The NCC's Crown Collection of the official residences brings together all the outstanding pieces of fine and decorative art used to furnish and adorn the interiors of Canada's official residences. It consists of about 4,000 artifacts, which our experts select from to decorate the interiors of Canada's official residences.
The Crown Collection showcases our British, French and Indigenous origins. It also reflects our comtemporary multicultural society.
Conserving the Crown Collection for future generations
History of the Crown Collection
The story of the Crown Collection starts in the 1860s, when Montréal and Toronto cabinetmakers designed furniture for Rideau Hall.
The Collection has evolved since that time, through :
- Government of Canada purchases and transfers
- Donations from occupants
- Donations through the Canadiana Fund
An impressive inventory
The artifacts that make up the Crown Collection include :
- early and contemporary furniture and furnishings
- artwork by famous Canadian artists
- decorative art objects
- service items (silver, china and glassware)
- commemorative objects
- books, photographs and print material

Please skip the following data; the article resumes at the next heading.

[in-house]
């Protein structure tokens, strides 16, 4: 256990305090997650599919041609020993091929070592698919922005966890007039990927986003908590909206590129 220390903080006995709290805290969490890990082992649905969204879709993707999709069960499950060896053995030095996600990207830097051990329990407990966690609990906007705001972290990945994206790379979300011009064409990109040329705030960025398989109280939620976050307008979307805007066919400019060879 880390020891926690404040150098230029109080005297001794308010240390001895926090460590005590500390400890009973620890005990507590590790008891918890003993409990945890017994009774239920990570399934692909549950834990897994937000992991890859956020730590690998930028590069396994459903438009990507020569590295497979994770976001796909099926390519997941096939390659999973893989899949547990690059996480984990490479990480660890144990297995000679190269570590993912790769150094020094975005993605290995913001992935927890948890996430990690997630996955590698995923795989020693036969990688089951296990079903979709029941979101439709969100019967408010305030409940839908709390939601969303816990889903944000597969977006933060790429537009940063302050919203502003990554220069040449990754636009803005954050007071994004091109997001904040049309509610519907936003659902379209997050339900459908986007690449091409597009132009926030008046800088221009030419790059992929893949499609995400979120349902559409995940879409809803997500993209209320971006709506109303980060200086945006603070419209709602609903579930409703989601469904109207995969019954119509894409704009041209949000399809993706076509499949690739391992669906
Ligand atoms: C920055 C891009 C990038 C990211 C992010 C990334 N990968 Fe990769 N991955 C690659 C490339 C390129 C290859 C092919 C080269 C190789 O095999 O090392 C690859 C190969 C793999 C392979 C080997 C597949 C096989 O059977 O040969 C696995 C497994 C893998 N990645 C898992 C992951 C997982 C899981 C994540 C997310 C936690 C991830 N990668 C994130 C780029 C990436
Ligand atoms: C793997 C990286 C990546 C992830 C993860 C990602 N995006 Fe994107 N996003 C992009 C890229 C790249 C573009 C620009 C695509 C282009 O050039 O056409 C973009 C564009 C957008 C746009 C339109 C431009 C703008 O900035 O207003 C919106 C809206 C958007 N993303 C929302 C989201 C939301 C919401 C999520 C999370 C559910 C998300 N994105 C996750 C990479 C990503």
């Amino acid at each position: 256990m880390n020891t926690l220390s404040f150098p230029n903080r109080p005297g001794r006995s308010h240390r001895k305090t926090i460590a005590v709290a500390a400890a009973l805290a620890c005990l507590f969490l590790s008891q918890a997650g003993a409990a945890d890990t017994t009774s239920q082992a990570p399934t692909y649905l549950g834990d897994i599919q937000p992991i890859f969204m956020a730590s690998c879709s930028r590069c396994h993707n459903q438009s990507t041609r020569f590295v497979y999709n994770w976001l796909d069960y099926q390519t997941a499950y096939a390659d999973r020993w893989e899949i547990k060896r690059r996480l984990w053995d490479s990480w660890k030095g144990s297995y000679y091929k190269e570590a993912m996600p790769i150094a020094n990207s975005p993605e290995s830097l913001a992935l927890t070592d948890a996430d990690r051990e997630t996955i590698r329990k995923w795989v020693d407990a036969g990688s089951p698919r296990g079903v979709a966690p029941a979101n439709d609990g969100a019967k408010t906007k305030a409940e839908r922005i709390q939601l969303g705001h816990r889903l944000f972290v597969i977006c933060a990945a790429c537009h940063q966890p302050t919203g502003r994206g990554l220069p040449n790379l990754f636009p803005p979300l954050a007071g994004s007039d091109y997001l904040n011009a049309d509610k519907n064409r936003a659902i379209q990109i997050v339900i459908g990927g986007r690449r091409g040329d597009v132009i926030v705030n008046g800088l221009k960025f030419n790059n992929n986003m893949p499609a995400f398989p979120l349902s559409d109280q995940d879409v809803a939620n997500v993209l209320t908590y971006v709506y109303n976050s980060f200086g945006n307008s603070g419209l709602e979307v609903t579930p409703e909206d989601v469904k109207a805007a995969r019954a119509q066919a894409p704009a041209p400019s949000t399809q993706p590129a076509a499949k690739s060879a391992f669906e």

- portraits of former governors general and prime ministers
The Crown Collection features fine examples of early furniture making from Upper and Lower Canada. Some pieces date as far back as the 18th century. There are pieces by 19th century furniture makers, such as Thomas Nisbet, and formal furniture pieces from the early 1800s. There are also items from former prime ministers, including Macdonald, Laurier, Meighen and Pearson.
The Crown Collection consists primarily of interior pieces. However, some exterior objects are also captured in the Crown Collection if they are movable and of historic or cultural significance, and if they need to be preserved for future generations. These may include outdoor sculptures, furniture and furnishings, commemorative elements, decorative objects, or artistic ornaments.